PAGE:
Araucaria Species, Brazilian Monkey Puzzle Tree, Candelabra Tree, Parana Pine

Araucaria angustifolia

Family: Araucariaceae
Genus: Araucaria (air-ah-KAIR-ee-uh) (Info)
Species: angustifolia (an-gus-tee-FOH-lee-uh) (Info)
Synonym:Columbea angustifolia
Synonym:Araucaria brasiliensis


Edible Fruits and Nuts


Water Requirements:

Requires consistently moist soil; do not let dry out between waterings

Sun Exposure:

Full Sun



Foliage Color:

Unknown - Tell us


over 40 ft. (12 m)


Unknown - Tell us


USDA Zone 7a: to -17.7 C (0 F)

USDA Zone 7b: to -14.9 C (5 F)

USDA Zone 8a: to -12.2 C (10 F)

USDA Zone 8b: to -9.4 C (15 F)

USDA Zone 9a: to -6.6 C (20 F)

USDA Zone 9b: to -3.8 C (25 F)

USDA Zone 10a: to -1.1 C (30 F)

USDA Zone 10b: to 1.7 C (35 F)

USDA Zone 11: above 4.5 C (40 F)

Where to Grow:

Unknown - Tell us


Plant has spines or sharp edges; use extreme caution when handling

Bloom Color:


Bloom Characteristics:

Unknown - Tell us

Bloom Size:

Unknown - Tell us

Bloom Time:


Other details:

This Plant is Critically Endangered (CR)

Soil pH requirements:

Unknown - Tell us

Patent Information:


Propagation Methods:

From seed; direct sow after last frost

Seed Collecting:

Allow unblemished fruit to ripen; clean and dry seeds

Properly cleaned, seed can be successfully stored


This plant has been said to grow in the following regions:


Anniston, Alabama

Hanceville, Alabama

Citrus Heights, California

Miami, Florida

Athens, Georgia

Rincon, Georgia

Savannah, Georgia

Carmel, Indiana

New York City, New York

Cleveland, Ohio

Portland, Oregon

Germantown, Tennessee

Sevierville, Tennessee

Austin, Texas

Bothell, Washington

Seattle, Washington

Shoreline, Washington

show all

Gardeners' Notes:


On Oct 3, 2018, everytwopines from Abilene, TX wrote:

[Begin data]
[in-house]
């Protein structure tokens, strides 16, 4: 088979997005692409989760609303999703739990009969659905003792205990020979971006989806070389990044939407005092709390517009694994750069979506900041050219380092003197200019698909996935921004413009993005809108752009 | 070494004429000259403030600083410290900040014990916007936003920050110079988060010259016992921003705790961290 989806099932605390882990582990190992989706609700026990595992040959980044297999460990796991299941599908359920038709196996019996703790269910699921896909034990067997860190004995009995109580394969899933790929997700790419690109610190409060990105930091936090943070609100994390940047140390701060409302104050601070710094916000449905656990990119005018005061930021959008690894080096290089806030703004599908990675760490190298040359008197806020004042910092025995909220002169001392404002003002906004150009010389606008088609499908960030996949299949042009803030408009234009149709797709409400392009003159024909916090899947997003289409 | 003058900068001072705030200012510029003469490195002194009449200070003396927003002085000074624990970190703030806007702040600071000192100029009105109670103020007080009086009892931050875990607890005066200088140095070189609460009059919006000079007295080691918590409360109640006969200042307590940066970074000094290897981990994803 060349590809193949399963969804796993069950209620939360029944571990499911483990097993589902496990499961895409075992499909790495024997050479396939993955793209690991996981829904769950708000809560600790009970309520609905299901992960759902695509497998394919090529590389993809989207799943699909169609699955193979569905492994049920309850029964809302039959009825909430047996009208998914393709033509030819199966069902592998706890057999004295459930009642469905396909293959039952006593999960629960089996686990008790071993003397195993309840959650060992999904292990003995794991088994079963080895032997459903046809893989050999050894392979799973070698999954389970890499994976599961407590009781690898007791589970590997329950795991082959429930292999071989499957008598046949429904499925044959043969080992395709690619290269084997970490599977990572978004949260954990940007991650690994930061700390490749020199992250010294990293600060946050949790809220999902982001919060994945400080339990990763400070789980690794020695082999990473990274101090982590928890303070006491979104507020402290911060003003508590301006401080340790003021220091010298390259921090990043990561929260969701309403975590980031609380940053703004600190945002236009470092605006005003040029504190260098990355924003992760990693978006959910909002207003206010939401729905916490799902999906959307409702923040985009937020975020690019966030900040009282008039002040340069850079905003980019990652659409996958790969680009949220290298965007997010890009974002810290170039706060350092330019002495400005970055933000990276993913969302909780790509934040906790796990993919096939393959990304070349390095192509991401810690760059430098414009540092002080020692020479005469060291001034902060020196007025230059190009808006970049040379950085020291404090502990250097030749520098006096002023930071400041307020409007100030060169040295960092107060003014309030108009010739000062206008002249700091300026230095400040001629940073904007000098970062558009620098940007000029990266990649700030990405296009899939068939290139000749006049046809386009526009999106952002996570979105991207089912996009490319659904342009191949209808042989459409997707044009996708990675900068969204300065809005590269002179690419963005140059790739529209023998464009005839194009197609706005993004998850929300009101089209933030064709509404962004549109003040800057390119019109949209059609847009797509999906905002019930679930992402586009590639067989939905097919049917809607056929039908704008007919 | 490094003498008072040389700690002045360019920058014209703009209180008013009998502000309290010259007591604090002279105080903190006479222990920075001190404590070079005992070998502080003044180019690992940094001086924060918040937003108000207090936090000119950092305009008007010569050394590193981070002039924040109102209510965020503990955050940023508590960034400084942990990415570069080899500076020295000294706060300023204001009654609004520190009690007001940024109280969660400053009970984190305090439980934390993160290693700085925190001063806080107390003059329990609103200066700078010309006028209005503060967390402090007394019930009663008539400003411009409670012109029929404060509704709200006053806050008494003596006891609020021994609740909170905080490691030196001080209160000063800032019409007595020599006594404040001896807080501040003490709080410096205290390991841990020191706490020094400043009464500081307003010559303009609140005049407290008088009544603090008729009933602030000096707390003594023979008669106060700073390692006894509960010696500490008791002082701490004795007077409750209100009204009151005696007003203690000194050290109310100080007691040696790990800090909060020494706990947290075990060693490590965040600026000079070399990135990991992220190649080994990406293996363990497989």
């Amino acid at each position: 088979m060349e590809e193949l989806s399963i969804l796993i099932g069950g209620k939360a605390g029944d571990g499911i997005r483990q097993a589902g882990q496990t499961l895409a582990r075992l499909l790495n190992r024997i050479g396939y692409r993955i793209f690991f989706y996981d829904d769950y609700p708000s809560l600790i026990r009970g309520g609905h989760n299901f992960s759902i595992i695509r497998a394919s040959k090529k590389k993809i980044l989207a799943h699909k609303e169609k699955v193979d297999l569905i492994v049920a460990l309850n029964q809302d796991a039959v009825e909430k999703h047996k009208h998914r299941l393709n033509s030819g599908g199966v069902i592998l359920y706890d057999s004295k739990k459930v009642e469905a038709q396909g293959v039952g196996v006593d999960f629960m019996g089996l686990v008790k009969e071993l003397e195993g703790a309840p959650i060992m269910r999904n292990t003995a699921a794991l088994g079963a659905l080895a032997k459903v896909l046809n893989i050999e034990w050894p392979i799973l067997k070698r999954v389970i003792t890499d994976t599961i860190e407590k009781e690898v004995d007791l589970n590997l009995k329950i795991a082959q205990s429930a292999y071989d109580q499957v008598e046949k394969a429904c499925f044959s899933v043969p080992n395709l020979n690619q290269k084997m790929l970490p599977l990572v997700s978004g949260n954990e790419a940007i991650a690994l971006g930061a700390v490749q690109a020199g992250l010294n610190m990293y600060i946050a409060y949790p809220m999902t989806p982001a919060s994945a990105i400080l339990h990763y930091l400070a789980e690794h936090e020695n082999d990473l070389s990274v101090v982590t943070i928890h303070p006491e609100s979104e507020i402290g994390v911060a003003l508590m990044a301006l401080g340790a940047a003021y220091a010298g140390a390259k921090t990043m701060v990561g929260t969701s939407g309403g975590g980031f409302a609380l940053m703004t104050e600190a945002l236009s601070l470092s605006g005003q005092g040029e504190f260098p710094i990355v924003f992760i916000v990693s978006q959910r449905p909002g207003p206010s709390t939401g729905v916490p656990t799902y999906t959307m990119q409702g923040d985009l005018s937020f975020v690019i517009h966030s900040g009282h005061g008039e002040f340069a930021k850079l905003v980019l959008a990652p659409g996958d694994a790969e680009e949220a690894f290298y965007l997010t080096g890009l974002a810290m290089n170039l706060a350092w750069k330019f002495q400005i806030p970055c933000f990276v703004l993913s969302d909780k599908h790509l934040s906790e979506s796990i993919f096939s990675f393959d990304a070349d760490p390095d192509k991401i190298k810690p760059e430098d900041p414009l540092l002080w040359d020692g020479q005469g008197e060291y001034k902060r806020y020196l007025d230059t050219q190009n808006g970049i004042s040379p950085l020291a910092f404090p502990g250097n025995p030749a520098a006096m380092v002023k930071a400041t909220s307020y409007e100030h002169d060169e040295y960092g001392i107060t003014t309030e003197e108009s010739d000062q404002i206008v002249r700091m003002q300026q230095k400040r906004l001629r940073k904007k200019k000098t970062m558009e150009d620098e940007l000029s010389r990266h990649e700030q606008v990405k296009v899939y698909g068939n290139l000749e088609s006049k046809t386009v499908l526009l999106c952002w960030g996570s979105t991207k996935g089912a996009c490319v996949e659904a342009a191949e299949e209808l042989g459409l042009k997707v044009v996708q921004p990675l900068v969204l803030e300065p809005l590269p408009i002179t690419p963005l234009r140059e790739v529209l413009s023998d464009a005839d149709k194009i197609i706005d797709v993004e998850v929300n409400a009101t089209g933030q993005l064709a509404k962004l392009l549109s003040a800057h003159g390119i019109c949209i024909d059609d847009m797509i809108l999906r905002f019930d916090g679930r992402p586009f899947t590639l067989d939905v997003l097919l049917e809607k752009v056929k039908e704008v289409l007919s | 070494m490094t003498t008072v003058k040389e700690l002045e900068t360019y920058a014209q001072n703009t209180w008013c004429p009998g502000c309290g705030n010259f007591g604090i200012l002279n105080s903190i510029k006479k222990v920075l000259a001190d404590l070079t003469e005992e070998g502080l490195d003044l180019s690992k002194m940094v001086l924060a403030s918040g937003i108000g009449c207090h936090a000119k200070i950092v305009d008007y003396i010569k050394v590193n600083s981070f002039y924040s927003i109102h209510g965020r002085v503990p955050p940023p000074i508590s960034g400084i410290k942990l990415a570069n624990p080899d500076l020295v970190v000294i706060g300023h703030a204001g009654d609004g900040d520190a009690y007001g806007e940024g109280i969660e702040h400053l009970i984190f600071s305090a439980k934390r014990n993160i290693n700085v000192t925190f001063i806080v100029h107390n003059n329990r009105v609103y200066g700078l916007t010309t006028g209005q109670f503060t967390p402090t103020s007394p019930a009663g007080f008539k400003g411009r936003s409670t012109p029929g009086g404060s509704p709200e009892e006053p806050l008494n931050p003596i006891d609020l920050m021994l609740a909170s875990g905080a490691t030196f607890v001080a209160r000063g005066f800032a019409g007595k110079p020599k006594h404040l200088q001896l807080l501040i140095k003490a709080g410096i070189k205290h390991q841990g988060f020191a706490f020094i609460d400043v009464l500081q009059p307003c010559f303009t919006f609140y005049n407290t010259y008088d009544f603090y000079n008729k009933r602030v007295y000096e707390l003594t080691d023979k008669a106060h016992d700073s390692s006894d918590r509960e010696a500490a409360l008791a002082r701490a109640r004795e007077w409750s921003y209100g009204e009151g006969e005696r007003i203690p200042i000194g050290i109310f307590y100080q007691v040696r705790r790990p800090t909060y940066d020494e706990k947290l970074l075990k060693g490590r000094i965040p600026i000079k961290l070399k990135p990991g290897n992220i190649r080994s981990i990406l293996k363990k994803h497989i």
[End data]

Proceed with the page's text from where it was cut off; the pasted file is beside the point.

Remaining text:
Will a seedling of this species 16" tall (and branching) survive winter in-ground in zone 8a, provided I use mulch to protect the roots? It's currently potted- I'd like to plant it as soon as possible.


On Feb 25, 2016, dfrost from Rincon, GA (Zone 9a) wrote:

Raised a few from seed (from Brazil) and kept it inside for several years. Finally decided the try it outside. The 2015/2016 winter was fairly mild, but the tree (about 4 ft tall) handled the cold (8b) quite well. A little yellowing around the edges due to temperatures in the 20s but already starting the perk up. It was not happy about the summer heat, but really put on foliage in the fall and I expect it to do some serious growing in the Spring.


On May 5, 2010, runnow from Sevierville, TN wrote:

This is probably the best Araucaria for much of the Southeast. It took 8% with 10 days below freezing with
minor damage. It toterates the heat and humidity of South
unlike its tempermental relative Araucaria araucana. It
grows rapidly and becomes fire resistant as it becomes


On Dec 3, 2009, bwelch from McDavid, FL wrote:

Grows very easily in the Florida panhandle. It blows down very easily though in high winds.We have had frequent high winds and tropical storms in the last few years, the tree continues to grow from a prone position, and in a few years it hs begun to look good again.
I always thought that it was oriental in origin.Some locals call it a chinese evergreen.Glad too see this site has corrected me. As a new member I am enjoying this site,thanks for the info.


On Feb 4, 2005, cacti_lover from Henderson, NV (Zone 9b) wrote:

I love this tree but mine had a sad ending. I first bought this tree in Seattle and it was about three feet tall. It was doing well for almost a year until I moves to Las Vegas. It survived the move and live for about six months. But when the heat came, it started turing brown. We give it water much like a pine tree but it just kept getting browner. We kept the tree for another year hoping it will come back. It never did.


On Aug 30, 2003, Monocromatico from Rio de Janeiro,
Brazil (Zone 11) wrote:

This is one of the few brazilian pine trees - and one of the most beautiful trees around. From the southern mountains, its also one of the few brazilian species that tolerates snow and prefers cold climates instead of tropical ones. Actually, there was a large population in the south (the Araucarias Forest) that is almost extinct... luckily, this species is cultivated for its seends and beauty in every place where the climate permits it.

The tree has an imponent erect trunk with thickened nodes, reaching up to 30m tall - grows fast until it reaches 10 meters, but starts growing slower from that. The branches (several branches coming from each node) are curved upwards, bearing rows of leathery, dark green, triangular leaves.

The male cones are long and spiny... read more